Eastern baccharis

Baccharis halimifolia


Photo credit: ©Jaun Antonio Campos Prieto
Baccharis halimifolia
Common name:
  • Eastern baccharis
  • Groundsel tree
  • Groundsel bush
  • Sea myrtle
  • Saltbush

  • Beaches and marshes near the shore
  • Inland habitats, like pastures, ditches and roadsides

  • Eastern baccharis is a long-living deciduous shrub, growing 1-6m tall. Its bark is deeply fissured, and its leaves are slightly resinous and elliptic in shape.
  • Its flowers are closely clustered together. Its cylindrical fruits contain a single seed, and have a ring of silvery-white bristles, which aid in dispersing fruit on the wind.

Origin and Worldwide Distribution:
  • It is native to North America, primarily the Bahamas, Canada, Cuba and the USA.
  • It is now well established in parts of Belgium, France, Italy, Spain, the Great Britain and Australia where it has spread into a wide range of habitats.

Potential or Known Impacts:
  • The shrub can grow into dense impenetrable thickets that choke all other native vegetation, altering the structure of the original habitats and causing serious damage to the ecosystem services they provide.
  • It can also be toxic for livestock.
  • It produces abundant amounts of seeds which increases the chances of the species spreading further into Member States.

How could it get here?
  • It was first imported into Europe as an ornamental plant and, in some areas, was also intentionally introduced to act as a windbreak along coastal dunes.

Is it found in Northern Ireland?
  • It is not present in Northern Ireland.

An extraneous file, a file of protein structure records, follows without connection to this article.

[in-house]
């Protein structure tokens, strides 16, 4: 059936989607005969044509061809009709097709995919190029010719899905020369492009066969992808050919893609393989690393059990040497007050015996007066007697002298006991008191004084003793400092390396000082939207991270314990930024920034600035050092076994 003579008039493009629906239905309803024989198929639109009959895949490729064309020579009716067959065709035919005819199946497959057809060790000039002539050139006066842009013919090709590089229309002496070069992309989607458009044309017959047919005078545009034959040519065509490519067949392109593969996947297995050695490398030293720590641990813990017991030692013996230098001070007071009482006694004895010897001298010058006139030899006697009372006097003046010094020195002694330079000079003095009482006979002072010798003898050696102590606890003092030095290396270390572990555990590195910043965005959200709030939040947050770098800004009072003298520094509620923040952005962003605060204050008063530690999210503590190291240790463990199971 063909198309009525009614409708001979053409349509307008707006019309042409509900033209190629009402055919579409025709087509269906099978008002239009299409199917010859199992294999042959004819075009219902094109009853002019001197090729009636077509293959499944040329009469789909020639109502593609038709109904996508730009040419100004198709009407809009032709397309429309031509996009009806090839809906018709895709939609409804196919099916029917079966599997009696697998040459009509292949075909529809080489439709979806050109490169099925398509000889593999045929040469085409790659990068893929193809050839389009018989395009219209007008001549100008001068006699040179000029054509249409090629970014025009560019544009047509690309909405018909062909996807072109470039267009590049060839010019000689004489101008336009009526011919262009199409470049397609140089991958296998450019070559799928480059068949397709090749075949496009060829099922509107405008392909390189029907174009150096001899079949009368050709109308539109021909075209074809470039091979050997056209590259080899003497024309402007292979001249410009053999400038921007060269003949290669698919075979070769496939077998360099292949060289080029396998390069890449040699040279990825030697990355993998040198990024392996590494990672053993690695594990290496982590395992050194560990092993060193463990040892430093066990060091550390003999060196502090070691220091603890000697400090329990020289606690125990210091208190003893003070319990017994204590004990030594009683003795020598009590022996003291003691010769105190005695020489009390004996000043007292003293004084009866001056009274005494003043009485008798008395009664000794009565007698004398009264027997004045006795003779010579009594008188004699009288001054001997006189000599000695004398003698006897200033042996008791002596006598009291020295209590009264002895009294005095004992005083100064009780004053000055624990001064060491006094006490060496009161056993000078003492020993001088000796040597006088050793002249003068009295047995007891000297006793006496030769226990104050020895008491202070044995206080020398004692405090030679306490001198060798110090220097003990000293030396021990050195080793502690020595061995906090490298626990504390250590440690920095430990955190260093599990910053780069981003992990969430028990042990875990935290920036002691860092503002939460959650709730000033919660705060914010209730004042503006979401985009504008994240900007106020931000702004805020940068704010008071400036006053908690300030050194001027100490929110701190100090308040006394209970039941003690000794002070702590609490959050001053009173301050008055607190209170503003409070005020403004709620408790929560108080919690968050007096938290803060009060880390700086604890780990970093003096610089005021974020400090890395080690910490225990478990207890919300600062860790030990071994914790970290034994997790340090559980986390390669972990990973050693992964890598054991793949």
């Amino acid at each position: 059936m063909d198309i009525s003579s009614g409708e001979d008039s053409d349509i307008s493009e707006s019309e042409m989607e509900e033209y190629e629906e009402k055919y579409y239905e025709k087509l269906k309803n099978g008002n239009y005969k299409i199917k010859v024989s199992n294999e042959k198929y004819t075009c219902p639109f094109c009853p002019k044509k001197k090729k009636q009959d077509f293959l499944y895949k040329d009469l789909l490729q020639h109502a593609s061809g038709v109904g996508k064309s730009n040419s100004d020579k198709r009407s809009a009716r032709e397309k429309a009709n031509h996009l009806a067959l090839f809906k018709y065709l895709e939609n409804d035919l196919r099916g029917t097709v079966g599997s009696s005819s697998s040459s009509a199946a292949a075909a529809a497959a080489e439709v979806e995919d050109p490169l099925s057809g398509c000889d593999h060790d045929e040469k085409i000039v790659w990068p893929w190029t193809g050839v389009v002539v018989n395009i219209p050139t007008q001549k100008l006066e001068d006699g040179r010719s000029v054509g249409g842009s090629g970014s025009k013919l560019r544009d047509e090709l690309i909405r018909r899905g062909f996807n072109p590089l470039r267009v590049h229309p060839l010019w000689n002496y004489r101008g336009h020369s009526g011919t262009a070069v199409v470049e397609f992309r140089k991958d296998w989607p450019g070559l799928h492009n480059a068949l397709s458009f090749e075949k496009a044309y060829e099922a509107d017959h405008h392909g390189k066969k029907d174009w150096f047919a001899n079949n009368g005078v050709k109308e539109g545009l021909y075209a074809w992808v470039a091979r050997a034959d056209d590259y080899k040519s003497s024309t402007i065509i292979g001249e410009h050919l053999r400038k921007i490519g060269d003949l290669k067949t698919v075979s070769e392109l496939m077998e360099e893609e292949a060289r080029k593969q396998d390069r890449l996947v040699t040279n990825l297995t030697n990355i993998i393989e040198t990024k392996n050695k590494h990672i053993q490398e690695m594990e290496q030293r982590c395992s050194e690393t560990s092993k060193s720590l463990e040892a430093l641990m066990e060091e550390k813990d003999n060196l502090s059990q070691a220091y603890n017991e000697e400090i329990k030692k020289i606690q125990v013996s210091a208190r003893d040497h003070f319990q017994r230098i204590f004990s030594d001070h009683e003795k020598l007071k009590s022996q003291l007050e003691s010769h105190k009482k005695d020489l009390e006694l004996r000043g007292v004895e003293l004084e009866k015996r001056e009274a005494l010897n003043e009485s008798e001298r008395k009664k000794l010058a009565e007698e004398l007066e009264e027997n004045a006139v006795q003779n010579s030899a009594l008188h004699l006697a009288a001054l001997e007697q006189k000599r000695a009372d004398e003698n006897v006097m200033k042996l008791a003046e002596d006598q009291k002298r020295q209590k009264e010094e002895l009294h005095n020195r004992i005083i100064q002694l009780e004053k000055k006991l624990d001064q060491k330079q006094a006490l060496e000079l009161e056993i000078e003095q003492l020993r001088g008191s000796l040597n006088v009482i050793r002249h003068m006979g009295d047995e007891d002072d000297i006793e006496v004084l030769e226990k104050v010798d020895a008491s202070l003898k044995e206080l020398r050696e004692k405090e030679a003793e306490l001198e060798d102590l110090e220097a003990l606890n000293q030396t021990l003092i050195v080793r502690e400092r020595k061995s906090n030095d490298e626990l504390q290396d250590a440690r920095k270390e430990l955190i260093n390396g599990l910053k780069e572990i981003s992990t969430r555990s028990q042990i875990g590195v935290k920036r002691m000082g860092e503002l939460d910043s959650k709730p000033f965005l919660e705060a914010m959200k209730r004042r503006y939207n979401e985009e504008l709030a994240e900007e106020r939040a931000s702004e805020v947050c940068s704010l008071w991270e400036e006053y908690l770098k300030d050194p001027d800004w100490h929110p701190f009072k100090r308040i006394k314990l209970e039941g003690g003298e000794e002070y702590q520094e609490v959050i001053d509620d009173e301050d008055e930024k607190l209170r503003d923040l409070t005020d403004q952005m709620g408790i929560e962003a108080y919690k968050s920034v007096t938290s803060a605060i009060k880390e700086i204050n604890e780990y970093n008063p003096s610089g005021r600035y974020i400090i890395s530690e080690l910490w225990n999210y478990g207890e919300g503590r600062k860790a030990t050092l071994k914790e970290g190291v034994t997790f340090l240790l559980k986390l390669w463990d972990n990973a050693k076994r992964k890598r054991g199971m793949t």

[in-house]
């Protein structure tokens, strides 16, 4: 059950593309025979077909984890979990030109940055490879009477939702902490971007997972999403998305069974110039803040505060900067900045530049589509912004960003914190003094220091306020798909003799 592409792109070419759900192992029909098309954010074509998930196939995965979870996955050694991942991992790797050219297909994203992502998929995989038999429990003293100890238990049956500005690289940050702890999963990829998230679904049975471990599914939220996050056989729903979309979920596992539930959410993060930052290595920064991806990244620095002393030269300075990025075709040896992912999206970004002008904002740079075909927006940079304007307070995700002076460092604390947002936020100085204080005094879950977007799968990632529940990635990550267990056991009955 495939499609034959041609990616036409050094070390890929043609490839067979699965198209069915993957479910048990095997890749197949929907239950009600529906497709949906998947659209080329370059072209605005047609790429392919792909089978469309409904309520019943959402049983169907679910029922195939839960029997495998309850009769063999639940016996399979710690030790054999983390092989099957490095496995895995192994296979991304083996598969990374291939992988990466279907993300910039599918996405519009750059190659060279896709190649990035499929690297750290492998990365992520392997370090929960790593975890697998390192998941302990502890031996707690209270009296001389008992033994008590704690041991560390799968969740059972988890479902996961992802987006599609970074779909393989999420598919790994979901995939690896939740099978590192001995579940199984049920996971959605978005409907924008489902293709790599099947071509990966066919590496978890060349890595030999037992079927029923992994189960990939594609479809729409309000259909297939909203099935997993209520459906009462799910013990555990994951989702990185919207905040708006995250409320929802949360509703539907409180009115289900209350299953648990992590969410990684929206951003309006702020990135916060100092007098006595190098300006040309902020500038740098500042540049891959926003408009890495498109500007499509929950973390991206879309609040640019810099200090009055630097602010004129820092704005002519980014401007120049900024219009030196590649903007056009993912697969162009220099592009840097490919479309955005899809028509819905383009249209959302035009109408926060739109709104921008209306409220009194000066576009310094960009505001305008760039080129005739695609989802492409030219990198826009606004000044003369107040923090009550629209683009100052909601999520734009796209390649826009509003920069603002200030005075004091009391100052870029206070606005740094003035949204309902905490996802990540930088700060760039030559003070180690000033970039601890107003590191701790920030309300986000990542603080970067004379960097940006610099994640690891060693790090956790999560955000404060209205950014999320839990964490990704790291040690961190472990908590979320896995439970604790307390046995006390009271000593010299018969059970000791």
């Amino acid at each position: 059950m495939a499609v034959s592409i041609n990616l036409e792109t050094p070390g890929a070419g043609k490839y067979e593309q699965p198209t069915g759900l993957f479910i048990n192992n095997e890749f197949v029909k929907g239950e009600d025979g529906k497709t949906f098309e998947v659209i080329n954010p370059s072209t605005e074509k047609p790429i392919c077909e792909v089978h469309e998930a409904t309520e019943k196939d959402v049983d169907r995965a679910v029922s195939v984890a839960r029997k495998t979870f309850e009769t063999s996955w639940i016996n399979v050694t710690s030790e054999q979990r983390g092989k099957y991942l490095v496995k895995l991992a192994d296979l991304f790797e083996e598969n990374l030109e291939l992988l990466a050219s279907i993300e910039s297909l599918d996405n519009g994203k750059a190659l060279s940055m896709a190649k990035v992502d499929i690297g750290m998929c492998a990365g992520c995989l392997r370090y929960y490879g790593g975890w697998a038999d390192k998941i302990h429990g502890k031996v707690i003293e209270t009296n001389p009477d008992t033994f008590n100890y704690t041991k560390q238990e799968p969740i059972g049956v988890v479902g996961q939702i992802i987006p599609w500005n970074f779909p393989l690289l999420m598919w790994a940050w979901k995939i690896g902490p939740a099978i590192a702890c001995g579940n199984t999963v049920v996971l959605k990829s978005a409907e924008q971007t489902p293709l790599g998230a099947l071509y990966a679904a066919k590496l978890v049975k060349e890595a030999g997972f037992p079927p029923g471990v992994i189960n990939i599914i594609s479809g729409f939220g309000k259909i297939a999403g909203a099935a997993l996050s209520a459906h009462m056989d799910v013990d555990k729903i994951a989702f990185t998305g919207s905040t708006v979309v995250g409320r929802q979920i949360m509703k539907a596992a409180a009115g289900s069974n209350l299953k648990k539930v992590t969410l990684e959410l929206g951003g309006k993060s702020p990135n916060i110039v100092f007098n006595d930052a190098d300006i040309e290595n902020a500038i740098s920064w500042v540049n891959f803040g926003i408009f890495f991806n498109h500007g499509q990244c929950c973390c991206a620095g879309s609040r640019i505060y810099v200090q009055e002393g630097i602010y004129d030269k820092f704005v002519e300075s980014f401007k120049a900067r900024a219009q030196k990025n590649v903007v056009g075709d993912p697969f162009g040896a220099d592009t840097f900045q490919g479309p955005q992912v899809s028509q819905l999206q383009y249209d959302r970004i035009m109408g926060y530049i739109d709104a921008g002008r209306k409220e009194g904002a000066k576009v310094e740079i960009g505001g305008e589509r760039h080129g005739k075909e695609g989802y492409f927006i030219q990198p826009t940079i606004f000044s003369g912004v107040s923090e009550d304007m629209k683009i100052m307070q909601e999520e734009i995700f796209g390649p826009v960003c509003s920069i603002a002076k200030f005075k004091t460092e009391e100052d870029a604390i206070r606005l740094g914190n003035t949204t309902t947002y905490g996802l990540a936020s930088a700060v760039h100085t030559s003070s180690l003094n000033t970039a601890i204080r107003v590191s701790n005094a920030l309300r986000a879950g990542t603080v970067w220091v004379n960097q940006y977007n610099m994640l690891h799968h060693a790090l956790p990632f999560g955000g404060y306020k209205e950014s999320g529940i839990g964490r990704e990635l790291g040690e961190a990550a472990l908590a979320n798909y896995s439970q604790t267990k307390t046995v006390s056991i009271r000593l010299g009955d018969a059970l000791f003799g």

Methods for Prevention:
  • EU-wide measures to prevent further invasion include the prohibition of sales and of keeping, planting or propagating the species. Furthermore, they provide for the rapid eradication of any newly establishing population and the management of existing populations.
  • Know what you grow.
  • Don't swap cuttings, seedlings or seeds if you are uncertain of the identity.
  • Don't take cuttings from the wild.
  • Report all sightings.
  • EU (EPPO) Risk Assessment.

You can help by reporting any sightings: @ the Centre for Environmental Data & Recording (CEDaR) - Or via the iRecord App.
Current Legislative Position (Listed on 03 August 2016)
  • This species must not intentionally be brought into the Union; kept; bred; transported to, from or within the United Kingdom, unless for the transportation to facilities in the context of eradication; placed on the market; used or exchanged; permitted to reproduce, grown or cultivated; or released into the environment.
For further queries, you can contact the Invasive Non Native Species (INNS) Team in the Northern Ireland Environment Agency on 028 9056 9558 or Email: invasivespecies@daera-ni.gov.uk  
Invasive Species Northern Ireland

Invasive Species Northern Ireland